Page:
DFOD Wilson: I would say it’s twofold. There is the previously mentioned aspect of community safety, where we remove dangerous noncitizens from the community, for instance gang members from groups like MS-13 who have terrorized entire neighborhoods. But there’s also another part, much less publicized, where we exercise discretion when it comes to whether to place a noncitizen in detention. If, for instance, the person in question does not pose a danger to the community at large and is the primary means of economic support for his family, then an alternative to detention may be considered. The media doesn’t tend to present this more compassionate side of ERO, but it’s something we do routinely and is rewarding in its own way, to exercise discretion when it’s warranted. On a personal basis, I can say that in my many years of service at ERO, the sense of family I have when I come to work, which was true in Los Angeles and has also been true here in Newark, makes a big difference. Long story short, when you like the people you work with, it makes a tough job easier!
DFOD Perez: I agree with Art about the sense of family. I’ve worked side by side with many of my colleagues for decades. You develop trust, friendship, a sense of community that goes deep and is essential in law enforcement. There are other aspects that are also very rewarding. I like the great variety of tasks that my job as a DFOD entails. I deal with congressional representatives, deportation officers, administrative issues, civilian employees, asylum requests, detention issues… it’s a long and varied list and it makes my job interesting on any given day.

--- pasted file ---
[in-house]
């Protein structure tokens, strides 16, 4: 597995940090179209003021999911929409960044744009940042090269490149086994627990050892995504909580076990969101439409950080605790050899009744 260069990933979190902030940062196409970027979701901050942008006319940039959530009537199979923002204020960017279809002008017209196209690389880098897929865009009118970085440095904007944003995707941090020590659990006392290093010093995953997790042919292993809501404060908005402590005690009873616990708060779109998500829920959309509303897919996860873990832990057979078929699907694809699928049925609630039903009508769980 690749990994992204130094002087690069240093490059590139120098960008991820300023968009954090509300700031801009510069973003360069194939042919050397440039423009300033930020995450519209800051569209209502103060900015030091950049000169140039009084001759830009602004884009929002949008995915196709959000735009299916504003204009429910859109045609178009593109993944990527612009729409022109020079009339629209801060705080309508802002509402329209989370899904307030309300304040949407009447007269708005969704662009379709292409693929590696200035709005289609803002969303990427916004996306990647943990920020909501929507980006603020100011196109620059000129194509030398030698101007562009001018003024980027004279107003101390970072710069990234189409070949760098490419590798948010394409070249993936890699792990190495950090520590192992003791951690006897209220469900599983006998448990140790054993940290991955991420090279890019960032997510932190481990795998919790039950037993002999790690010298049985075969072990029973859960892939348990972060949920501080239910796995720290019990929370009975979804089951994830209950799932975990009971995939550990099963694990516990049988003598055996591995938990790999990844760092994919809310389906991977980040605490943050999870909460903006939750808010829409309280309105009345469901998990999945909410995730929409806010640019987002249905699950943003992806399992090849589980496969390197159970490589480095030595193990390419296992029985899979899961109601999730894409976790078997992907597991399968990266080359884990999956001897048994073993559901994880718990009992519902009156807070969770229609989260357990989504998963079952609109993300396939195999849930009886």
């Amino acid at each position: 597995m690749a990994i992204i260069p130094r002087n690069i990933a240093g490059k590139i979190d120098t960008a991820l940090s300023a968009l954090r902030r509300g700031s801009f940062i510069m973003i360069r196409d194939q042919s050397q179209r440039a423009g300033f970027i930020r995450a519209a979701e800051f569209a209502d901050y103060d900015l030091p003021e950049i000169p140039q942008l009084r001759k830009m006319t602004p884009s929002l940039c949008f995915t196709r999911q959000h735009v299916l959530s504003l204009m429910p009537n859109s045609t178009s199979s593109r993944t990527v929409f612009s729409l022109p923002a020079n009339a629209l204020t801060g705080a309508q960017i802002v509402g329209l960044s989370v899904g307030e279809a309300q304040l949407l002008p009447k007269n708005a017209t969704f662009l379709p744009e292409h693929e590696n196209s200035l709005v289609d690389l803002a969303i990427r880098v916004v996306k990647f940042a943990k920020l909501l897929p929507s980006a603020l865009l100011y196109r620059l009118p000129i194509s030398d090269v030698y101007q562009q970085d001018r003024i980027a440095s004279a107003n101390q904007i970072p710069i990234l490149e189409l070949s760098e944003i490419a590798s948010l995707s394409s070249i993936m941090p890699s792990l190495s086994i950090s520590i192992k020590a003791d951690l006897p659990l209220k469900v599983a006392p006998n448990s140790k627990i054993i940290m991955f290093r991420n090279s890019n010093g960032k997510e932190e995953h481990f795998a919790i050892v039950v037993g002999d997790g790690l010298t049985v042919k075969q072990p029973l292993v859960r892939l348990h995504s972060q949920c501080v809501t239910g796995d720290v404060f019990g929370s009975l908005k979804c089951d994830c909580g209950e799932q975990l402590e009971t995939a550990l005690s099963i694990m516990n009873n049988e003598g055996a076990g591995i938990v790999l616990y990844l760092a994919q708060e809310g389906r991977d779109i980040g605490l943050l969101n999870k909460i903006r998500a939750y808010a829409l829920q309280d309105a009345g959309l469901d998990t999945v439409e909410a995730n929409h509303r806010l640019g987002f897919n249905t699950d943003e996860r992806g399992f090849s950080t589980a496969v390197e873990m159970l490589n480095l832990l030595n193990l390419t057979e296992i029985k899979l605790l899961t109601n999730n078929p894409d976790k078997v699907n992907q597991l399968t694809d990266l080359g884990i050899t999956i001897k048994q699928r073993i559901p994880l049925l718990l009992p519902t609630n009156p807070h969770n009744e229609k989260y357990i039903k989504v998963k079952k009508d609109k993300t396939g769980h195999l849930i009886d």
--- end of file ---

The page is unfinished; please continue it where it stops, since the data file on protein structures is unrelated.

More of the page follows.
Q: What is the most challenging part of your job?
DFOD Wilson: On occasion, I must impose disciplinary measures with officers as a DFOD. In most cases they don’t involve serious infractions, which you think make it easier, but it’s not the case for me. We all make mistakes, and with the smaller ones I must address with officers, it can be harder in a way than with serious infractions, where the matter must be addressed head-on. In cases with smaller infractions, I typically use more discretion, and look at the overall record of the officer when deciding how to proceed.
DFOD Perez: Yes, disciplinary measures are never an easy task, that’s for sure. I can add to that the misperceptions about ERO, often promoted in the media, can be a challenge on any given day. Reporters who get to know us find that we are a very professional group, compassionate, and whose main mission as with all law enforcement is to keep the community safe. However, having said that, I can say that knowing the truth about our mission, seeing the real courage and dedication our officers show in the field every day is enough inspiration for me and more than makes up for any public misperceptions.